But somehow amidst all that I'm still here doing my thing and I normally don't dwell on all of the above.  My body and mind are resilient.  I was honored to marry the love of my life.  I've met incredible people throughout these years-a lot of them because of cancer.  I've traveled many places including places worldwide speaking and sharing my story.  I received multiple degrees.  I continue to remain active and work out.  I give back when I can.  I am surrounded by an amazing husband, family and friends who are like family.  I am truly blessed and while some might be depressed about all this, I truly try to make the best of it.  Some days definitely aren't easy but overall I'd rather be here continuing the fight than the alternative.  Here's to 17 years and counting of living!




You may encounter many defeats, but you must not be defeated. In fact, it may be necessary to encounter the defeats, so you can know who you are, what you can rise from, how you can still come out of it.  -Maya Angelou

There is so much on my mind and so much I could write about.  My current daily world involves a lot of patience and wondering.  Parts of my recent post, Living Life on the Edge, has hit home sooner than I would like to admit.  

A couple weeks ago, while on my "relaxing getaway", I ended up in the emergency room.  I had 2 days of relaxing enjoyment beforehand.  The physical symptoms were sudden and unexpected.  I was visiting an amazing fellow sarcoma survivor friend in New Hampshire.  Her daughter, her and I were sitting and enjoying dinner and some ginger tea when I started coughing/choking on large amounts of sputum.  At first, I wanted to believe that maybe it was leftover from a mild cold I had the week before.  But there were large amounts of  junk coming out of my mouth and reminded me so much of when I'd had a fistula in January.  Then came the odd squeaking and wheezing noises inside my chest from where my lung used to be-things did not feel right.  I was hoping never to hearing the crying sound coming from my chest ever again.  I took a shower to try to calm down and think through what to do.  One of my fears has always been to be on vacation and have to go to another hospital, where no one knows my medical history or anything about me (I know that I have always been somewhat coddled where I am treated).  I called my husband and he said I should call my surgeon.  The doctor called me back immediately and said I needed to get some tests done at a local hospital and see if I could make it home but we were all still thinking that hopefully something else going on.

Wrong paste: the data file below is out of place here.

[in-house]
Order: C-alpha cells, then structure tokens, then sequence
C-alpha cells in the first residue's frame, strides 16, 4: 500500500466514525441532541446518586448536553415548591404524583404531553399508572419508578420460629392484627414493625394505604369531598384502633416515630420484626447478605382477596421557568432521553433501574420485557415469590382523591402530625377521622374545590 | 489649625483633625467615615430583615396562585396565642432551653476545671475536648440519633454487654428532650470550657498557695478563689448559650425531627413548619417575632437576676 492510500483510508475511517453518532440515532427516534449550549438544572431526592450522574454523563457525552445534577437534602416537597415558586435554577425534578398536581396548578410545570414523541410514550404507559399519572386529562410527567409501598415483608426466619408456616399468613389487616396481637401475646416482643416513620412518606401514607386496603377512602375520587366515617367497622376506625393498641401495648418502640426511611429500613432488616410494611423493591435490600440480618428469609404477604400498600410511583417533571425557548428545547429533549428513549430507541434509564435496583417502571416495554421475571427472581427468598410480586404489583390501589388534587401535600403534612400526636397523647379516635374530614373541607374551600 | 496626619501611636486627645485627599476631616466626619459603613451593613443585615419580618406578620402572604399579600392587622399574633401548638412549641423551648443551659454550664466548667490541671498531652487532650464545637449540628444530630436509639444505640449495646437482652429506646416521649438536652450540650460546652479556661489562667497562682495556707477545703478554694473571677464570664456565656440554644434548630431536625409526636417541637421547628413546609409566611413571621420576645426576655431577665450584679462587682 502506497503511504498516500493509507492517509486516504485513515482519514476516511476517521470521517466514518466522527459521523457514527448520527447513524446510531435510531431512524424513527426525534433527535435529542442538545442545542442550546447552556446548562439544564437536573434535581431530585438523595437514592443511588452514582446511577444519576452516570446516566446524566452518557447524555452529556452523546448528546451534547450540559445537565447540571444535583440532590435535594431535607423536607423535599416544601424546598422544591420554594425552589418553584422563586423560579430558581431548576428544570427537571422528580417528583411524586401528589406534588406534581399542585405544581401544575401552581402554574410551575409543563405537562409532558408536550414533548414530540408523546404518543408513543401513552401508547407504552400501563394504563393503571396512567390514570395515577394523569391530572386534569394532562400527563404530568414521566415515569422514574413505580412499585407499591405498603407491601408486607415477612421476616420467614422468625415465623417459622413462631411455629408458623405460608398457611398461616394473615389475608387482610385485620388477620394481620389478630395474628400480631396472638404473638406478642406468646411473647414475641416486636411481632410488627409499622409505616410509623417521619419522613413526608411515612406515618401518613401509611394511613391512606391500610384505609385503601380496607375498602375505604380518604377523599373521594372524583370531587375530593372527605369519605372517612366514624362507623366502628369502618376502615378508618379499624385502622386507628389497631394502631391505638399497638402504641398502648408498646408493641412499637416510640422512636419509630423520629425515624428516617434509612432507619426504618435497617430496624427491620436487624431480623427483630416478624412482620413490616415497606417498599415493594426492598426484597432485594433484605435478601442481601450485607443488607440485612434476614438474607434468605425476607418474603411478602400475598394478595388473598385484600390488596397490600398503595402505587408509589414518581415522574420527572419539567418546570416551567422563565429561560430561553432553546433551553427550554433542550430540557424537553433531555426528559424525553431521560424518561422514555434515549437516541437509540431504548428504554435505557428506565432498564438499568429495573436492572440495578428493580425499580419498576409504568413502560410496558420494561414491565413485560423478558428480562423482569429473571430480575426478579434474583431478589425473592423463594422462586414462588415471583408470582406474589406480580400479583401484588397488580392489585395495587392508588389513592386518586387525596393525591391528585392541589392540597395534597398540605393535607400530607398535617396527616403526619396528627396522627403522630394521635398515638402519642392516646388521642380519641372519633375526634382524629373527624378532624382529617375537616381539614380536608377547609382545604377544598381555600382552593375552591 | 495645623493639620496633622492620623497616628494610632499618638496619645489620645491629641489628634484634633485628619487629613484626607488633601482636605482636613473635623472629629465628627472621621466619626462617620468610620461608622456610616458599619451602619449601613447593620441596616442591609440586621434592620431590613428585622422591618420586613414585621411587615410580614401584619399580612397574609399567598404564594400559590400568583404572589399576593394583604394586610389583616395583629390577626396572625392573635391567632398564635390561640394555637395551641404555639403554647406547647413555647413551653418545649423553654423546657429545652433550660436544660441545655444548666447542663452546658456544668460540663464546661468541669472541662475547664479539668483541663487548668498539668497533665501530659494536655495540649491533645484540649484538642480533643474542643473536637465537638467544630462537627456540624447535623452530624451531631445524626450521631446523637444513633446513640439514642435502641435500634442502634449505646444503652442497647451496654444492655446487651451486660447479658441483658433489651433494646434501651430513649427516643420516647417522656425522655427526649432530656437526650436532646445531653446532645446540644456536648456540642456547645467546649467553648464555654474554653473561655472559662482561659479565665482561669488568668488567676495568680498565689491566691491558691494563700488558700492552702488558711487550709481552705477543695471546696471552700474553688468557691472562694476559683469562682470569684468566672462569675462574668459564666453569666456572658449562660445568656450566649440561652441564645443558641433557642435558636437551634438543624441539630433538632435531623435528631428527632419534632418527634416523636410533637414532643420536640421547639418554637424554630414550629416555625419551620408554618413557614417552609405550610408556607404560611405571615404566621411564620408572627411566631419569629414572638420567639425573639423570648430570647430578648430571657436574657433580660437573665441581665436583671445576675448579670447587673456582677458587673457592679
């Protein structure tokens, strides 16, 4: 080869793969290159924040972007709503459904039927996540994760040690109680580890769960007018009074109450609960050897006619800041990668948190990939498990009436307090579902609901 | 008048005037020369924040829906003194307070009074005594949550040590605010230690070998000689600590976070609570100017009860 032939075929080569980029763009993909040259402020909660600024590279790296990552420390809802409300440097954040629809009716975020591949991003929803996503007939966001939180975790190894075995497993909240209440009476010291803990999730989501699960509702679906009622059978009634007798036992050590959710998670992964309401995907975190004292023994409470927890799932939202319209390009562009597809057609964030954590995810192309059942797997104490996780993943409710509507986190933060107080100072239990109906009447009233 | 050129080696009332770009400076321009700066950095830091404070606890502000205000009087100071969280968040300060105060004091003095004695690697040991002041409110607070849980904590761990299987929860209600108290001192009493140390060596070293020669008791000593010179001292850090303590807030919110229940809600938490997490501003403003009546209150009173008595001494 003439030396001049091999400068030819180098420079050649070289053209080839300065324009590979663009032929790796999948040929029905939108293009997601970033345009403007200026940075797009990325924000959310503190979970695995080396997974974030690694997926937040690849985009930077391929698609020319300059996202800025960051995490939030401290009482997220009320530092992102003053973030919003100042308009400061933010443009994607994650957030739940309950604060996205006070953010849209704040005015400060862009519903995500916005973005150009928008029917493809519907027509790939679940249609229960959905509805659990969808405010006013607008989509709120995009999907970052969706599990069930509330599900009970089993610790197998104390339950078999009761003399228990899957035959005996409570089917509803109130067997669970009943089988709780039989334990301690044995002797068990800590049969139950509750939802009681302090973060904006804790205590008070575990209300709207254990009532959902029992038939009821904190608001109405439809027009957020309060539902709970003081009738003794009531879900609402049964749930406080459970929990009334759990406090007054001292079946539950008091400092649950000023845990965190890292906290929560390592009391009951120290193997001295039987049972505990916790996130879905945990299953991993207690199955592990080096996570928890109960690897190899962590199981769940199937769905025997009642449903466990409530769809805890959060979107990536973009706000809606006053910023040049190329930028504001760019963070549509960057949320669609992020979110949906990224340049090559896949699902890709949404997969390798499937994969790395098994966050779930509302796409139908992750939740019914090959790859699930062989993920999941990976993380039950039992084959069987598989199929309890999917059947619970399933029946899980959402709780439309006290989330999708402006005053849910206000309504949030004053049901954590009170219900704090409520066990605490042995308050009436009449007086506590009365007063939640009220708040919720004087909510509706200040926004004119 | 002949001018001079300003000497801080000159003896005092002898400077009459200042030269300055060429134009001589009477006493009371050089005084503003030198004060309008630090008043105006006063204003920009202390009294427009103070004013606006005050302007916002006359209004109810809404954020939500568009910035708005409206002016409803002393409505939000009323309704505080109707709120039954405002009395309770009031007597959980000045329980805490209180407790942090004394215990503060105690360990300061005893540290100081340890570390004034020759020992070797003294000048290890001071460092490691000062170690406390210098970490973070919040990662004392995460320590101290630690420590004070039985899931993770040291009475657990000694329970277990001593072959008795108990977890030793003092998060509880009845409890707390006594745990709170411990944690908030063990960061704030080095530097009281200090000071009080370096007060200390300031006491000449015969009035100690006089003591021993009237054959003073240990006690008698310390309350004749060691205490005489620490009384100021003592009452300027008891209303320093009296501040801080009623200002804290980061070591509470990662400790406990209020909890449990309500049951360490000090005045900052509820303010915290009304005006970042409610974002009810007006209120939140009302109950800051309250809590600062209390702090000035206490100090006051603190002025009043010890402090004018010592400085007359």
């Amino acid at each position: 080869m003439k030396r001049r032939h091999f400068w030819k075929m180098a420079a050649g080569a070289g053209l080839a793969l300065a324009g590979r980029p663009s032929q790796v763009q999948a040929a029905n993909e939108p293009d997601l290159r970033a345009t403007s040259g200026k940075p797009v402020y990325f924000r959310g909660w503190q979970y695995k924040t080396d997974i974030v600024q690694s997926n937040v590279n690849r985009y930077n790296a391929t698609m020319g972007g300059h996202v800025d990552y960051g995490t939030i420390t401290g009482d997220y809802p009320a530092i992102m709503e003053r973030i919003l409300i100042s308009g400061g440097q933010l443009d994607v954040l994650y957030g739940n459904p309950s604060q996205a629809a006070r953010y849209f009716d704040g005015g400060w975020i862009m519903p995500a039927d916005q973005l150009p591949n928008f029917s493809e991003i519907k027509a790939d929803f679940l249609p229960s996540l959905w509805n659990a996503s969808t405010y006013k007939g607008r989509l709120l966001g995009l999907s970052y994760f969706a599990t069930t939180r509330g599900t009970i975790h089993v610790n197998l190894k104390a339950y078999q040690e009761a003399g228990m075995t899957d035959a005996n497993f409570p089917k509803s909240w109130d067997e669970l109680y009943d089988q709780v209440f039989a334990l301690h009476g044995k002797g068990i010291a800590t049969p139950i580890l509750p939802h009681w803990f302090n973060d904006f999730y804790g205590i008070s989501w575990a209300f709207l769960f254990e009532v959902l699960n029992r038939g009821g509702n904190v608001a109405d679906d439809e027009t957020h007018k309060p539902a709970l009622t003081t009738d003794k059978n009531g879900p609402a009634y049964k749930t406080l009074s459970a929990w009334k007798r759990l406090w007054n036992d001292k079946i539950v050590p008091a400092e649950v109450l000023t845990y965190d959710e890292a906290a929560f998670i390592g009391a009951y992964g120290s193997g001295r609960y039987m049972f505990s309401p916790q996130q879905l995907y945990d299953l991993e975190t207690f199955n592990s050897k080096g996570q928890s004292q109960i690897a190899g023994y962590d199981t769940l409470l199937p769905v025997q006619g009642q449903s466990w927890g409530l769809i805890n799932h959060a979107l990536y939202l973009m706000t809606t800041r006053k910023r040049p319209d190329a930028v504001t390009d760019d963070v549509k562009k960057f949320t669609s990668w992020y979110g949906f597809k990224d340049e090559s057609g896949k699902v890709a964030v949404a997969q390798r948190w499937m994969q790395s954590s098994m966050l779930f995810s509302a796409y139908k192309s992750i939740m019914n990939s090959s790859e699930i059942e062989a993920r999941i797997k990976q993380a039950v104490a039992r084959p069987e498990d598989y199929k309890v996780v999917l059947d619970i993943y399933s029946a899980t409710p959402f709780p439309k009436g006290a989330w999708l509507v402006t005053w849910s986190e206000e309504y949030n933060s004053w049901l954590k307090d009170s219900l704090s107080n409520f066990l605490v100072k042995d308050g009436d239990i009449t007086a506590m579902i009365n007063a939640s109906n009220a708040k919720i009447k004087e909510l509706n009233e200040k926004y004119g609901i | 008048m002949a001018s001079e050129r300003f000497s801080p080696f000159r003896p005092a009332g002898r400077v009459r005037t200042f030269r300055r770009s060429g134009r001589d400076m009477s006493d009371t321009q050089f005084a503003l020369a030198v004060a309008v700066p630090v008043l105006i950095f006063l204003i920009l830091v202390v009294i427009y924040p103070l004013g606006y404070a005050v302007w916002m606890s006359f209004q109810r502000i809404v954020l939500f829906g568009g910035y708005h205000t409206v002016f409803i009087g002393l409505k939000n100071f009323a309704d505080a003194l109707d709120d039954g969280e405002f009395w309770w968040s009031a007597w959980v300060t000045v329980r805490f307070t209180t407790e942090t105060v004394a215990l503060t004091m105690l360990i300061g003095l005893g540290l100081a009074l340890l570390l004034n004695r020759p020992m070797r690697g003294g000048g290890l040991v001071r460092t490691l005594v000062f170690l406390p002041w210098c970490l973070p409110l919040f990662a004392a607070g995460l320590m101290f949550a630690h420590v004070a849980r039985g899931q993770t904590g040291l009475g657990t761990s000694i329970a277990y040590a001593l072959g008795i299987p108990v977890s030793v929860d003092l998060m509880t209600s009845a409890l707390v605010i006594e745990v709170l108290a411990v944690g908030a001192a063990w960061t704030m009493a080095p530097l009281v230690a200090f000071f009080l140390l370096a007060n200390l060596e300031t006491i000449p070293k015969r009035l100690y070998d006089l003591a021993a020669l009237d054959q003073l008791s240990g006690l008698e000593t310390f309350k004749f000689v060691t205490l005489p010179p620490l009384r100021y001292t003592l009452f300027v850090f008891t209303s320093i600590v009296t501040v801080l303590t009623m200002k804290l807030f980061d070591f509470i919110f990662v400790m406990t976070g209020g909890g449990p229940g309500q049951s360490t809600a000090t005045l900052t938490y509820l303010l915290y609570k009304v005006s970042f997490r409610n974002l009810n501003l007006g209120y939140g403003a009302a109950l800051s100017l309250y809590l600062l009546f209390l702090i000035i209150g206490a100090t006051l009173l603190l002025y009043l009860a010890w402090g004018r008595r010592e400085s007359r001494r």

It was what I think of the typical ER experience being like: long and slow waiting all night but not enough time in between to actually sleep at all.  Ironically, I had never been to the ER (because of my aforementioned doctors, any hospital stay meant I was whisked through to a private room when needed).  It was a teaching hospital and so with my extensive history, I was quite the spectacle for the residents and senior doctors.  I was different and fun at first-a patient with rare issues who knows what they are talking about in depth (even having copies of x-rays and blood counts on my phone).  As the night wore on and they realized something was really wrong, the mood changed.  They seemed to want to get rid of me and send me back to my regular doctors.  We had lots of mixed messages throughout the night of internal bleeding, pneumonia, bronchopleural fistula, etc.  In the end, I was cleared to fly home with uncertainty about what was going on and a CD of my x-ray and CT (but I knew...I knew in my heart it was another dreaded fistula...as my doctors had told me before-you just know when you have one because the symptoms are so unique). 

Getting home was overwhelming to think about: I had 2 flights, luggage, had pulled an all-nighter, was coughing up large amounts of gunk and so weak.  My truly amazing husband actually flew from St. Louis to New Hampshire, drove an hour to where I was staying, got there at midnight and flew back with me the following day.